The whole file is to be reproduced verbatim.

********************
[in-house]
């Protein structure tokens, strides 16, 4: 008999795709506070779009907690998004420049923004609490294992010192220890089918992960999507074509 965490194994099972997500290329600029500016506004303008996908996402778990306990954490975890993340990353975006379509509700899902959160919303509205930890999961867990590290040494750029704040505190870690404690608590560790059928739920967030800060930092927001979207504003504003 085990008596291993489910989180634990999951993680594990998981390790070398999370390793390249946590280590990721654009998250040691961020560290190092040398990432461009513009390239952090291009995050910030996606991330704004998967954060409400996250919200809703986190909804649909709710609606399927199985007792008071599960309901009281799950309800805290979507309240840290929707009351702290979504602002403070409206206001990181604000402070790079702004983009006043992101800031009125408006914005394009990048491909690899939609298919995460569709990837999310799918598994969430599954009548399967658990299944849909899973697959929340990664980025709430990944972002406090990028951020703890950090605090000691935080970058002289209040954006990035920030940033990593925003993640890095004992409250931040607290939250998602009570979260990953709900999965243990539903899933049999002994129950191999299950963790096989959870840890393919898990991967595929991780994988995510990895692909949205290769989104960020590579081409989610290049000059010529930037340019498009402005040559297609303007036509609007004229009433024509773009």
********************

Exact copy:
[in-house]
């Protein structure tokens, strides 16, 4: 008999795709506070779009907690998004420049923004609490294992010192220890089918992960999507074509 965490194994099972997500290329600029500016506004303008996908996402778990306990954490975890993340990353975006379509509700899902959160919303509205930890999961867990590290040494750029704040505190870690404690608590560790059928739920967030800060930092927001979207504003504003 085990008596291993489910989180634990999951993680594990998981390790070398999370390793390249946590280590990721654009998250040691961020560290190092040398990432461009513009390239952090291009995050910030996606991330704004998967954060409400996250919200809703986190909804649909709710609606399927199985007792008071599960309901009281799950309800805290979507309240840290929707009351702290979504602002403070409206206001990181604000402070790079702004983009006043992101800031009125408006914005394009990048491909690899939609298919995460569709990837999310799918598994969430599954009548399967658990299944849909899973697959929340990664980025709430990944972002406090990028951020703890950090605090000691935080970058002289209040954006990035920030940033990593925003993640890095004992409250931040607290939250998602009570979260990953709900999965243990539903899933049999002994129950191999299950963790096989959870840890393919898990991967595929991780994988995510990895692909949205290769989104960020590579081409989610290049000059010529930037340019498009402005040559297609303007036509609007004229009433024509773009």